I’m reluctant to put this post on my blog for several reasons. First and foremost, because at the rate that I’ve been blogging I don’t have regular viewers, and so it’s clear that as of now nobody’s going to even read it. Secondly, the current primary purpose of my blogging is for cathartic release so I can find some improved direction through the chaos of my ramblings, that I might get some peace of mind knowing that I’m in a state of action instead of dejection and complacency. And I don’t necessarily need to put that up online to get that experience. Thirdly, this type of article will likely not be interesting to most people that are not writers, and I am still searching for what type of identity my…

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Going backwards, not forwards. What’s that all about!

So many of you might be wondering just what exactly I’m playing at with my insistence on going backwards in time as opposed to forwards. With the Earls of Mercia series I started covering the time period at the end of the tenth century and intended (and will do) to go to 1066 and slightly beyond. But then, well, a friend mentioned the time period after Alfred the Great and so Brunanburh (Chronicles of the English Book 1) was born and then because I enjoyed that project so much I back-tracked to the beginning of Aethelred II’s reign as well in Wulfstan, And now, well now, it’s just become silly and I find myself back in 632. So, what’s it all about!?

Well to be honest, it’s just pure happenstance. I began writing Ealdorman in 2010 because I was researching the time period for my MA and also because I was a little fed up with my fantasy novels not being overly popular. I started it, I tried to get an agent, and then I stopped it, and only returned to the delightful thing in 2013 after a trip to the Orkney Islands inspired me to finish the story (and I FINALLY worked out which set of islands was Shetland and which Orkney). When it became successful, I immediately started Ealdormen and from there it has all become quite crazy and because I always intended to write about the end of Anglo-Saxon (or Anglo-Danish) England, I’ve had no choice but to go backwards. And it needs to be remembered, the Anglo-Saxon age covers over 600 years. That’s a lot of different characters to become embroiled with and there are many excellent stories to tell which only need a quirk here and there from my imagination to make them into interesting books. There’s also characters who dip in and out of Anglo-Saxon England who have great back stories in the rest of the Viking world at that time, but I don’t want to give too much away about my current project.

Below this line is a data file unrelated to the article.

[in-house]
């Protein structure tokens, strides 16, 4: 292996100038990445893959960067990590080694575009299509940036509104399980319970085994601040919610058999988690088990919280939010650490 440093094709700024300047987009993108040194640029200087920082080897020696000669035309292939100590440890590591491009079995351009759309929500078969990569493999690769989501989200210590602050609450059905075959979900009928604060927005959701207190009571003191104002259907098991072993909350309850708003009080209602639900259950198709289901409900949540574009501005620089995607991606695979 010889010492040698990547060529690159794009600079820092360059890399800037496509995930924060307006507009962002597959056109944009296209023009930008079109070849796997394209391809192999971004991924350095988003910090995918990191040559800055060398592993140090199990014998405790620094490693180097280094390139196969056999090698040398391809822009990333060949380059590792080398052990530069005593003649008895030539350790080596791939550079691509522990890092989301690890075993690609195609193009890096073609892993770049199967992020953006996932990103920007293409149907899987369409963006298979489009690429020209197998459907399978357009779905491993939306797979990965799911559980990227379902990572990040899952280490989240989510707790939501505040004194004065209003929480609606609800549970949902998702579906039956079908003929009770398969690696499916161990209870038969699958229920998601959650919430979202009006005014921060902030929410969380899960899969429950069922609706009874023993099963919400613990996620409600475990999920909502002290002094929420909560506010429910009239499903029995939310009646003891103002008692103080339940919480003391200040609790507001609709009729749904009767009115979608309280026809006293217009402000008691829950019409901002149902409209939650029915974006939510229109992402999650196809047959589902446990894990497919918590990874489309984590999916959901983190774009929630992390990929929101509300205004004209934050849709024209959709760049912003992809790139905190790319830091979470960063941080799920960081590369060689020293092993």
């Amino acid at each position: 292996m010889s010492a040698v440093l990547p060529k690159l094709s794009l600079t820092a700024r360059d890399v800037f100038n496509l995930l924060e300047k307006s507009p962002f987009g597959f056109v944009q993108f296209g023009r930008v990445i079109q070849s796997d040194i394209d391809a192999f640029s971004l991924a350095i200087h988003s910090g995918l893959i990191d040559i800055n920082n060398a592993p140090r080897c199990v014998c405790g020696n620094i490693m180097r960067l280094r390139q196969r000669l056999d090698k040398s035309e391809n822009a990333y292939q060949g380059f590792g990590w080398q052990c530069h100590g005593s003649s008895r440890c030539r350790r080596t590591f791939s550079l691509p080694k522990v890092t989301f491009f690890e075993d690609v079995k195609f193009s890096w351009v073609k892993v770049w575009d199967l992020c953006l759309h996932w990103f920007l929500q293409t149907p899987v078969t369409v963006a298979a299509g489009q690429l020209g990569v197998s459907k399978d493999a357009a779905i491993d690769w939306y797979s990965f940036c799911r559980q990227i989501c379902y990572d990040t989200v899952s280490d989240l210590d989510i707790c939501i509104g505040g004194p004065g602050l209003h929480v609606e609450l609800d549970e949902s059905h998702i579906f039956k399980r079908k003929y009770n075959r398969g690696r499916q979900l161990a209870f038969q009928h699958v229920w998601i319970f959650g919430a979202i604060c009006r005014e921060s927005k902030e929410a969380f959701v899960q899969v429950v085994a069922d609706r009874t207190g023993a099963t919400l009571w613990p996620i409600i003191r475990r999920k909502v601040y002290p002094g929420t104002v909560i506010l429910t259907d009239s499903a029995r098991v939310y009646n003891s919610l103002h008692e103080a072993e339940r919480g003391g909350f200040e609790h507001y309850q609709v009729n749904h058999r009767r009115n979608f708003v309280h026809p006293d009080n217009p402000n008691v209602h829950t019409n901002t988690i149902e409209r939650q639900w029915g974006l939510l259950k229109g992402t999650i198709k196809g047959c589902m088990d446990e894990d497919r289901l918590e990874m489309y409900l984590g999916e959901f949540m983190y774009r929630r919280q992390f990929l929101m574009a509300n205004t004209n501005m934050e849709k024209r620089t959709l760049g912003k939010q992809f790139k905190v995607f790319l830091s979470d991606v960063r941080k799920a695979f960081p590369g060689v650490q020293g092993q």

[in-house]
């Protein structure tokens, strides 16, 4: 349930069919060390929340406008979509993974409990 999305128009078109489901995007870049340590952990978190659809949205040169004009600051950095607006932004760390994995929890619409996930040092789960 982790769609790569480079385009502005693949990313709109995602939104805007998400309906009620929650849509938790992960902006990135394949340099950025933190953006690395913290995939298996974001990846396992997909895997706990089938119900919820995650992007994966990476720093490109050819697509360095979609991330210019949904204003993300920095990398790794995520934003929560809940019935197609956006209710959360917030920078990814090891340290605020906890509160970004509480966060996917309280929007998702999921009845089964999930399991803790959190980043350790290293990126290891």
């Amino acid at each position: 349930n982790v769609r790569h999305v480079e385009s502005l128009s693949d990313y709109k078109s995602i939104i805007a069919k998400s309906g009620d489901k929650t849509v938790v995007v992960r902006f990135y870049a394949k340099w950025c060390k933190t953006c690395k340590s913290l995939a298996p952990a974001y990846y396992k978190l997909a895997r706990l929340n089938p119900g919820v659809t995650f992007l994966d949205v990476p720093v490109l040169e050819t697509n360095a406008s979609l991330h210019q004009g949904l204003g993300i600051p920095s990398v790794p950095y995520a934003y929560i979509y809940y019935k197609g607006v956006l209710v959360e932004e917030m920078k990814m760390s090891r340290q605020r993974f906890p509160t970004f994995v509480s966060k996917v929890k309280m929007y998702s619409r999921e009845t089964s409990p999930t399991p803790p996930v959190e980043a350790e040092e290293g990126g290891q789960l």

I feel as though I’ve been gifted with an arena filled with stories for me to pick and choose. It’s exciting and daunting all at the same time. After all, it’s the way I view the time period that I’m portraying, and not necessarily the accepted ‘norm’. I also (and this is the nerdy bit) love all the research. I enjoy nothing more than spending hours sifting through information on the internet, or through old notes from Uni so that I can find the information I need to write my books.

So, all the backwards, forwards and occasionally side by side stuff isn’t about to stop anytime soon.

I’d apologise but I think everyone who reads it enjoys it as much as I do!

So now, from 632, I find myself in 999 although I really should be in 942. But that’s beside the point.

http://www.amazon.com/Hæ-x2202-feld-novel-Kings-ebook/dp/B00U7XGI6U

Interview with author Matthew Harffy

Charlene Newcomb

Author Matthew HarffyI am delighted to have Matthew Harffy visit my blog today. Matthew has written a tale of Dark Ages Britain that is receiving praise from readers and other authors alike.

Welcome, Matthew! Congratulations on the publication of your debut novel. Tell us about The Serpent Sword.

It is set in BRITAIN 633 A.D.

The book blurb is as follows:

Certain that his brother’s death is murder, young farmhand Beobrand embarks on a quest for revenge in war-torn Northumbria. When he witnesses barbaric acts at the hands of warriors he considers his friends, Beobrand questions his chosen path and vows to bring the men to justice.

Relentless in pursuit of his enemies, Beobrand faces challenges that change him irrevocably. Just as a great sword is forged by beating together rods of iron, so his adversities transform him from a farm boy to a man who stands strong in the clamour and…